"Apple Watch is water resistant but not waterproof."
That's the official word from Apple (well, Apple's user guide) when it comes to liquid and your very expensive timepiece. But what does that really mean, and what should you do if a splash becomes a dunk?
For starters, remember that although the watch itself can withstand a few drops, leather wristbands cannot. (This is one of the great mysteries of the universe, especially as told by Jerry Seinfeld.) Obviously the plastic and metal bands will hold up much better to moisture.
As for the hardware, the Apple Watch has a "water resistance rating of IPX7 under IEC standard 60529." Oh, well, that clears it up. If you want to geek out over those details, check out Dan Graziano's explanation of water and dust resistance ratings for your gadgets.
If you just want the important takeaway, it's this: "A device with the rating IPX7 is protected from accidental submersion in 1m of water for up to 30 minutes, but it has not been tested against the entry of dust."
In theory, then, the Apple Watch should be able to join you in the bathtub, let alone the shower, as long as you don't soak for more than half an hour. But Apple expressly notes that submerging the watch is "not recommended" and suggests that you avoid bathing with it as well.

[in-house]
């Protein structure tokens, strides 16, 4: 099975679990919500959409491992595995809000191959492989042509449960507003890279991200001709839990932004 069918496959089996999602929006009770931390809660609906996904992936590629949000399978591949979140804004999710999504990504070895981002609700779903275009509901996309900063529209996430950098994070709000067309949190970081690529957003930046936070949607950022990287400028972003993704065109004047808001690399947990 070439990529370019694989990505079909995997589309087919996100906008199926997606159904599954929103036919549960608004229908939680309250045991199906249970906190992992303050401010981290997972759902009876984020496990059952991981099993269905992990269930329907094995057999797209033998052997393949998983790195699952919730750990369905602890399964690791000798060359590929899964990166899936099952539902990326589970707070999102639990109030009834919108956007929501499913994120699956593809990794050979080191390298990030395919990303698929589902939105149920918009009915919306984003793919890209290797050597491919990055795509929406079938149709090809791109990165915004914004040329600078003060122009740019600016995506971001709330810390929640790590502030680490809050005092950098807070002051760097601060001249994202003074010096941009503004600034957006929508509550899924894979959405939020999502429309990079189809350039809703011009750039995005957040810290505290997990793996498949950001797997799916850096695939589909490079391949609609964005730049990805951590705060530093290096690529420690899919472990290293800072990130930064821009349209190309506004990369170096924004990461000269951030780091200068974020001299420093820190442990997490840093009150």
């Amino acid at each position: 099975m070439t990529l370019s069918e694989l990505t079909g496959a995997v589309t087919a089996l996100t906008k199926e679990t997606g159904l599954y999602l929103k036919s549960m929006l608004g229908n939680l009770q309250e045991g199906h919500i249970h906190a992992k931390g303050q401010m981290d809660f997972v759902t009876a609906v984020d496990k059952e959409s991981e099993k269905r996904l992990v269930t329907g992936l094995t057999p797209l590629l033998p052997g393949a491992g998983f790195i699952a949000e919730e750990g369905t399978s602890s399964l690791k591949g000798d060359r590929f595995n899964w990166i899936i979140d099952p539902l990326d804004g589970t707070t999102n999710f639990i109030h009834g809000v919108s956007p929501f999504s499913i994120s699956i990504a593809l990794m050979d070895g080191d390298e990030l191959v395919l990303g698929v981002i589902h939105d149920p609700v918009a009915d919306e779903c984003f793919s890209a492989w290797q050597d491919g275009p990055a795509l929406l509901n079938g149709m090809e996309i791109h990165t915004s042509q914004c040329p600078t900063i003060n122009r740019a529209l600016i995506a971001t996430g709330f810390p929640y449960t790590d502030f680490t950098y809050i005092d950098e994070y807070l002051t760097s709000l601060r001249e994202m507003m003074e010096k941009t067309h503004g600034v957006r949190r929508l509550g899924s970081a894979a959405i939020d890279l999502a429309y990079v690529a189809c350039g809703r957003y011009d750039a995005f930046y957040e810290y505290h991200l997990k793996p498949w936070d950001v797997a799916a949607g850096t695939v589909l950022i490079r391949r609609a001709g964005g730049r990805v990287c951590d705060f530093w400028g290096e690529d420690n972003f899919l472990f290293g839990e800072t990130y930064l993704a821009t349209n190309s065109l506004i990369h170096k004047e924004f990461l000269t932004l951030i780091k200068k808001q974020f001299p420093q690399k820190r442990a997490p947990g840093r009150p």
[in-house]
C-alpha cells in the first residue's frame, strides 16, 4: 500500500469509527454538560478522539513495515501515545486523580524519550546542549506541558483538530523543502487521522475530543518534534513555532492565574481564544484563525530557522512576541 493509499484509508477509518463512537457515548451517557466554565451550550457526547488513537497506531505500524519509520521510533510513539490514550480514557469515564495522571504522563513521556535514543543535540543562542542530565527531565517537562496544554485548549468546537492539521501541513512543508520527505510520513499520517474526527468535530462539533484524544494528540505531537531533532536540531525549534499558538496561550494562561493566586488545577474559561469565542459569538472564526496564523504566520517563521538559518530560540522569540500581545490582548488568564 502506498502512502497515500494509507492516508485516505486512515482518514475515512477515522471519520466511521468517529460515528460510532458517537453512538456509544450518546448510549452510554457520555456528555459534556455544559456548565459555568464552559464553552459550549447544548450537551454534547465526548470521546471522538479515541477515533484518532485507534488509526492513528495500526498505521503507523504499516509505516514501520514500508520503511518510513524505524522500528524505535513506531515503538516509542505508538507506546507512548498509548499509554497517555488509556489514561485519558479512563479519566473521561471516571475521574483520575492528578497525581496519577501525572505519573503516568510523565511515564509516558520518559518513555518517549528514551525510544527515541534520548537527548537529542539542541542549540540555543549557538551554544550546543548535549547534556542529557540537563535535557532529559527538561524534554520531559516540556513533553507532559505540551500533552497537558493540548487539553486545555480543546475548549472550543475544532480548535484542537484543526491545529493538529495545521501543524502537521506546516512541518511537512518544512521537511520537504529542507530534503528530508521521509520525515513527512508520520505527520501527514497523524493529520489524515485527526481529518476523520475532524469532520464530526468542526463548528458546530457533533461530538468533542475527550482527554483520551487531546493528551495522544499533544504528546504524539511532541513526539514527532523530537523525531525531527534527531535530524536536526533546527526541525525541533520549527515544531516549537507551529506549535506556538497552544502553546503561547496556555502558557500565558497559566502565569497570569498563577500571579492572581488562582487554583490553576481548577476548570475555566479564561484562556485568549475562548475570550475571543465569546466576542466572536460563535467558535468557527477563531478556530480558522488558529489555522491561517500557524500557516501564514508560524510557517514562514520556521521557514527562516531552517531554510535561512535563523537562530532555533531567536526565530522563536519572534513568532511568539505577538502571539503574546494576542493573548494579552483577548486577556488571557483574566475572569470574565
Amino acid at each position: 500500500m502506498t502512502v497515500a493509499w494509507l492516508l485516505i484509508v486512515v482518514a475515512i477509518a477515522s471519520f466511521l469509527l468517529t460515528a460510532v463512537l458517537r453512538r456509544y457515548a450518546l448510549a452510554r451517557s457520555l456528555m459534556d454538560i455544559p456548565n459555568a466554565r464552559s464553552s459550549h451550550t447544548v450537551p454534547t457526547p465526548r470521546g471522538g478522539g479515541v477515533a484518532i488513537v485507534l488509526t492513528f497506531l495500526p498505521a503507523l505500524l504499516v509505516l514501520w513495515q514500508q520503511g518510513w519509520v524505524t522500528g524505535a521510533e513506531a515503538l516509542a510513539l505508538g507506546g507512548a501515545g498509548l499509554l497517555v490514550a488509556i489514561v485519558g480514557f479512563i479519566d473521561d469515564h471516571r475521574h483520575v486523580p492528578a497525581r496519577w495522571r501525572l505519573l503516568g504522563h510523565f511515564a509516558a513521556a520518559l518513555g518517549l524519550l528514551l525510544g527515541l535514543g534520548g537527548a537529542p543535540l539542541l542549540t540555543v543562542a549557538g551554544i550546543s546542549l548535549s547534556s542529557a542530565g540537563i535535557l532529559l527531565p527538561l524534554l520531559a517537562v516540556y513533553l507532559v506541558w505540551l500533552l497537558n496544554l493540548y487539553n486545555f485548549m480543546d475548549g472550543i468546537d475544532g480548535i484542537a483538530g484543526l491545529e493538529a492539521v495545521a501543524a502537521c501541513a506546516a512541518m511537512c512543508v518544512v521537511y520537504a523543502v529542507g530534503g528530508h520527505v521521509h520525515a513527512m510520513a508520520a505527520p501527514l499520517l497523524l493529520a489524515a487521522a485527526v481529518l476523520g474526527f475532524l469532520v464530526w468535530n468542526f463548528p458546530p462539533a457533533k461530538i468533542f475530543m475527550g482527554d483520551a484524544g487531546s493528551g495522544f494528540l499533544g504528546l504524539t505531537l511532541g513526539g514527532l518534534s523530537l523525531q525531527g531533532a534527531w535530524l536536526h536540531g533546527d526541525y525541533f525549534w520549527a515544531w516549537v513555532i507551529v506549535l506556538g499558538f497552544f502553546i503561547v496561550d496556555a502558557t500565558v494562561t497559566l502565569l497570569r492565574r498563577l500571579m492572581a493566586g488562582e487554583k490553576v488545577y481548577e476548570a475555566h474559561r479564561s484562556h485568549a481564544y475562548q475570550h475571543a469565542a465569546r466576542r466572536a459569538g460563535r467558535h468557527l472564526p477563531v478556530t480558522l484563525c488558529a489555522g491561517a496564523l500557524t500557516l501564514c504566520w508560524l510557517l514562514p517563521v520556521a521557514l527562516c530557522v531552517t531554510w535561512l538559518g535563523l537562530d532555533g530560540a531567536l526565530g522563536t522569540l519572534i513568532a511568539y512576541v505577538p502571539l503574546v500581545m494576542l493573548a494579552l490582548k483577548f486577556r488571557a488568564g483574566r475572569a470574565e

So what does all this really mean? Don't take the watch into the shower, but also don't worry if it gets splashed while you're doing the dishes or having a squirt-gun fight with the kids. You should also be able to go running or hit the gym -- any activity that produces sweat -- without any adverse effects. Indeed, a few Aussies took the Apple Watch into the shower and then a swimming pool, and it emerged unscathed and fully functional.
But here's the upshot: If the watch gets wet, dry it off as soon as you can. The longer it stays wet, the greater the likelihood of damage.
What to do when your Watch gets wet
Okay, what if the watch takes a spin in the washing machine, falls off your wrist into the pool or suffers some other kind of dunk situation -- and now won't turn on?
You have a couple options -- neither of them great. First, you could try the old bag-it-with-silica-gel-packets trick, which has been known to resurrect water-logged phones by absorbing all the moisture. Given the sealed, water-resistant nature of the device, my guess is this won't help -- but there's no harm in trying.
Second, if the watch is still under warranty, take it to your nearest Apple Store and show them it's dead. Whether or not you explain that it got soaked is up to your moral compass. If they don't ask, you certainly don't have to tell. If you shrug your shoulders and mentally plead the Fifth, chances are excellent you'll walk out with a replacement watch.